K: I just follow whatever Celeste does. We could have ended up in a hole in someone's basement.
C: When I listened to his music, at first I couldn't imagine what he was going to do for us. Then when we got You and I Alone we were like, 'ohhh okay'.
The album's called Save the World -- so are you going to end all this awful bullshit?
K: If we could that would be impressive.
C: I see it as like a 'choose your own adventure' situation. And why chose boredom?
So who came up with what on the album? Whose idea was all this?
C: It was more of an experiment.
K: Tundra wanted to see if he could write an album for an act like us. In a lot of ways I feel like we're guesting on a Max Tundra project actually. He's used our voices like instruments, which is really interesting. He got to play around with two voices, which was fun.
Do you see yourselves as singers in the conventional sense? You didn't even sing at your audition, right?
K: I grew up performing in musical theatre, so when we auditioned for the band I had prepared Out Here on My Own from Fame. I was going to a performing arts school. Like, I thought it was a serious singing gig, I really did. On our first album, I always used to call it speaking on the beat, you can't even call it rapping. So that's what we did for the most part. We did sing on that first album, but I don't think that was ever a big part of the Daphne & Celeste thing. It wouldn't have mattered if we were tone deaf.
No one was coming to you for Mariah Carey-style vocal runs.
K: Exactly. Although, fun fact, I took voice lessons with her mom.
K: Her mum was a great voice teacher, she was classically trained. She was an opera singer.
How do you think a song like Ugly would go down now?
C: People didn't like it much back then to be honest.
K: It's an interesting question because back then people were saying we were promoting bullying but in today's climate I feel like that song wouldn't even cross people's minds. Now is not the climate for that song.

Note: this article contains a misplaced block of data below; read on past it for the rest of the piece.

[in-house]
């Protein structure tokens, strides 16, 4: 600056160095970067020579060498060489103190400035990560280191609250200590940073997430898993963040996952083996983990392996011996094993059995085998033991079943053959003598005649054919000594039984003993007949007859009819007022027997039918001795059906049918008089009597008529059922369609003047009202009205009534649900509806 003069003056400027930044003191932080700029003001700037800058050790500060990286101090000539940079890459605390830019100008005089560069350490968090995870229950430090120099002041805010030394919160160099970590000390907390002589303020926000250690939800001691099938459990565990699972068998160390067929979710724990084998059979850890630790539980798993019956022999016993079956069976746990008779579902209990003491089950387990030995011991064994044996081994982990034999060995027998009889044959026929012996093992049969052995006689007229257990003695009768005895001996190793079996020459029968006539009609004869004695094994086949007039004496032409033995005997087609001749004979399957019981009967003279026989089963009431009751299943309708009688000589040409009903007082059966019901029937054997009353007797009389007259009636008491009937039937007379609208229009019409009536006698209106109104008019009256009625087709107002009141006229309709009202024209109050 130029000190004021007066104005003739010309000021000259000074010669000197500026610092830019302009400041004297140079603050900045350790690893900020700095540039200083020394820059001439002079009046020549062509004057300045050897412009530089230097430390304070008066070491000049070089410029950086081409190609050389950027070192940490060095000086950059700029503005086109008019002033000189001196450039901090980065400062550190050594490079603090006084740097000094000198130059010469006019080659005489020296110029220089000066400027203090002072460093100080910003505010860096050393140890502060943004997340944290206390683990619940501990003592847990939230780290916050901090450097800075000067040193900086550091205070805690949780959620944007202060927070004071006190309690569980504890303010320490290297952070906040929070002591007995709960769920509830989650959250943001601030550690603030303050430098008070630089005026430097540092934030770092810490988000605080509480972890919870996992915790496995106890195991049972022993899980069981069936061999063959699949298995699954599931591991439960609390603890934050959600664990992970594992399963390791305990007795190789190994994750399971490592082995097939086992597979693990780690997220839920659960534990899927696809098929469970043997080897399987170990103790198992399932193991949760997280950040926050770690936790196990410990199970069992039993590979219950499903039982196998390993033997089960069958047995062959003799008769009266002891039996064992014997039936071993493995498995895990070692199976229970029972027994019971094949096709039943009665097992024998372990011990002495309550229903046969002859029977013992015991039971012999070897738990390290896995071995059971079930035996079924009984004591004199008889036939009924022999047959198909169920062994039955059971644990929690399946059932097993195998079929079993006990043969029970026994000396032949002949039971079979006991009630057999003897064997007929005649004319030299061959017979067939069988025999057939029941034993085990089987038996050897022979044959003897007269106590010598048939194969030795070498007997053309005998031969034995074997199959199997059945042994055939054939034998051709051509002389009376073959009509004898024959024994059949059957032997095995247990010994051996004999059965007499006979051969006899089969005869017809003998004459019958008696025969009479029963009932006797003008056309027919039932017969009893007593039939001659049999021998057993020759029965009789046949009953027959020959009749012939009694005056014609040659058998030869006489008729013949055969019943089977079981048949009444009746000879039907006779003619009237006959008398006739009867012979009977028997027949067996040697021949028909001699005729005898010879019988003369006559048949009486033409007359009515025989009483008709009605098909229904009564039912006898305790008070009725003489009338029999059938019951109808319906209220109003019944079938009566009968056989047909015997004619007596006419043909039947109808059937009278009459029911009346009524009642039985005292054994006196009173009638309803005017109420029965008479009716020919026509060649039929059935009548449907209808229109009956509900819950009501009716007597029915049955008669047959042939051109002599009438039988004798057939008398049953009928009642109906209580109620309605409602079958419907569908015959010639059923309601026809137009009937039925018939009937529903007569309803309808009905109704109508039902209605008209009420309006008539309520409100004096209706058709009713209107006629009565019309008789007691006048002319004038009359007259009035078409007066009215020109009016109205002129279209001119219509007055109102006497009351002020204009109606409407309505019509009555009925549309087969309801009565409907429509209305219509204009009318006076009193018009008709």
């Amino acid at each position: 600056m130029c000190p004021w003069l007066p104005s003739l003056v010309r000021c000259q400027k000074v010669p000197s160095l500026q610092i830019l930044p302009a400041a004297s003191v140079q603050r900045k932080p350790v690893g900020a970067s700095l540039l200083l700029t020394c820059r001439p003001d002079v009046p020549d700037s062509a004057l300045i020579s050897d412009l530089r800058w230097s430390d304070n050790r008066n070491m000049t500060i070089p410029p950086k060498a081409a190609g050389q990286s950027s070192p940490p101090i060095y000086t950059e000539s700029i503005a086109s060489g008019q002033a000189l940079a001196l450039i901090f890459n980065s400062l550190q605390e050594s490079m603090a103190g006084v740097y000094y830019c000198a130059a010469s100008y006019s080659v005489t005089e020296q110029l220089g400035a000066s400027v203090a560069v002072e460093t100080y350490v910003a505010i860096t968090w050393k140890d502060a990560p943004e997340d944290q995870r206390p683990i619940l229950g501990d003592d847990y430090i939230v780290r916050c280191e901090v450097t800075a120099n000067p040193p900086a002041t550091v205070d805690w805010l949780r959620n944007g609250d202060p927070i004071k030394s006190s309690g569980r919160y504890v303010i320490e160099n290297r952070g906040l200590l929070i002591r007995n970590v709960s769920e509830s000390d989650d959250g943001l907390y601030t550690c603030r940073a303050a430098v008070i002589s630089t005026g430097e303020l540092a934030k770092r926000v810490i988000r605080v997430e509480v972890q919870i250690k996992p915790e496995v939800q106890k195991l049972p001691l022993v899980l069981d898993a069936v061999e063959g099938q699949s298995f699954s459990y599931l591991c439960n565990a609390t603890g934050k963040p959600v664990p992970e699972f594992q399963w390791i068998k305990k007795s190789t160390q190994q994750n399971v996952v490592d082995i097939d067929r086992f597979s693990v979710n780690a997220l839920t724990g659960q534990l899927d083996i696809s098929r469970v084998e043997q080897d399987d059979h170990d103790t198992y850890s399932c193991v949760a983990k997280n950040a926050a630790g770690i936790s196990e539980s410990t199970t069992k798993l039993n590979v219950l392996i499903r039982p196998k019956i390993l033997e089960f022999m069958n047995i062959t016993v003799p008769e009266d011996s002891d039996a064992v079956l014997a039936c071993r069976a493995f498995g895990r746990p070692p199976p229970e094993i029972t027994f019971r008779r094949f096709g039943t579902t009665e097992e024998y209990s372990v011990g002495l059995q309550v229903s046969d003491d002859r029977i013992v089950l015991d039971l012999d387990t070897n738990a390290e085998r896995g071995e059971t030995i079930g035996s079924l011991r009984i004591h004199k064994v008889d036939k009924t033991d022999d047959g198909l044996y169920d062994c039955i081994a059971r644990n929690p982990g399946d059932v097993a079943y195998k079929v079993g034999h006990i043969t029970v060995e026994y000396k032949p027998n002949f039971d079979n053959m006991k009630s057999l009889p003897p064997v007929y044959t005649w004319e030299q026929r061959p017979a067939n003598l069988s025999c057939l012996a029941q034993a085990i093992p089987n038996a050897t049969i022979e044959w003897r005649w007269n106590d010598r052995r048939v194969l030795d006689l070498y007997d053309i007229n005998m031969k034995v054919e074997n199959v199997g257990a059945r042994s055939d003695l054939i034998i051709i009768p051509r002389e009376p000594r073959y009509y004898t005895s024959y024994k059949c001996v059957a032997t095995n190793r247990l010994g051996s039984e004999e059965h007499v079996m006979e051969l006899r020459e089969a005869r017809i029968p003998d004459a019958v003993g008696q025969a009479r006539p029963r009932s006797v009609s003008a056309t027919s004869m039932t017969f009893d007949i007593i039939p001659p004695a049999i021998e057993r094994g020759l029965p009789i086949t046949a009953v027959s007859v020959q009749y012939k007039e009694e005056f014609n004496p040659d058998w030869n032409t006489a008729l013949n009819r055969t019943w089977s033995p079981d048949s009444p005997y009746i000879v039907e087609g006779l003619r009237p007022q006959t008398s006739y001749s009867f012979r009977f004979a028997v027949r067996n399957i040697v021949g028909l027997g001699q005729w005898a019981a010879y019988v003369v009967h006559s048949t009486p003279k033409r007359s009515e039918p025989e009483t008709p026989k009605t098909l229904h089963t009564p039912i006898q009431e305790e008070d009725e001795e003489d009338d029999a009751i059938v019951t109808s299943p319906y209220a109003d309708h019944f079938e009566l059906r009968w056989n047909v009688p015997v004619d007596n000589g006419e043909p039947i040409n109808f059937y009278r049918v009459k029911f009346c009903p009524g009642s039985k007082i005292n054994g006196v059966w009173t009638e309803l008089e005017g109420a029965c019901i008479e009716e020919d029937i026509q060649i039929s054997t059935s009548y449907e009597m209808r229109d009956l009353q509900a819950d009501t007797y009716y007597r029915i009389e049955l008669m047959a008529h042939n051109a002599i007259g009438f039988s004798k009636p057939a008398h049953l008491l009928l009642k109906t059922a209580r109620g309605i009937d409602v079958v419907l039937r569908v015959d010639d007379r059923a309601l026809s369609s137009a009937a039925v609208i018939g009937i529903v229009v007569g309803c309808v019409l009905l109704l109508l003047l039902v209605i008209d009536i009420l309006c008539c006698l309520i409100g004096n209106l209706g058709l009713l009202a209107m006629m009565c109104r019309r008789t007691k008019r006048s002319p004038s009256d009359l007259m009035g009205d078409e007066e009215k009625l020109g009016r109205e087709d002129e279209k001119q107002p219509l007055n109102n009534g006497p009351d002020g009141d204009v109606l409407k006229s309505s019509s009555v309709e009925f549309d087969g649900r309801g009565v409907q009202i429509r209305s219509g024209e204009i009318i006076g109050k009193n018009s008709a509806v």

Do you think it was promoting bullying?
K: I did not think it was promoting bullying.
Also, some people are a bit ugly.
C: Some people are frenemies and I think there's fun to be had in coming up with a clever way to take the piss out of your friends. We're talking to each other throughout the song.
K: Yeah it's the two of us going back and forth and insulting each other.
C: We all know the way we talk to our friends. If your friends are only saying nice things to you then you need to be wary of that. One of the lines was “up your butt with a coconut”, I mean, really, who can be offended by that.
K: It's just not that deep.
C: That's where Save The World comes from -- you can have fun, you can have a good time. It doesn't all have to equal something.
Some people will enjoy a coconut up their bums.
Who was your favourite 90s pop star that you got to hang out with?
K: I think H from Steps.
C: Billie Piper.
K: H was the nicest.
C: Steps were great to tour with. Billie Piper was fun because she was also in on the joke -- she didn't take herself too seriously, which was awesome because she was pretty successful. Other people were taking it very seriously, like we were all curing diseases or something. Billie was not doing that and then she went on to be in Dr Who, which is awesome.
Who else was there?
K: I think the Honeyz were around. We opened for B*Witched.
Lots of denim.
C: Lots of denim. I remember they scaled a net for their stage show.
C: For C'est La Vie they had a net that dropped from the ceiling and then they all climbed it. Climbing and flying were both very popular at the time.
You know Fergie once wet herself on stage, have you ever wet yourself on stage?
K: No, but my pants split once.
C: They had us in like Japanese paper clothes for some reason.
K: I didn't get what was going on, so I was like, shaking my naked butt into the audience. Finally my manager came out and wrapped a hoodie around me and that's when I realised what had happened.
This article originally appeared on i-D UK.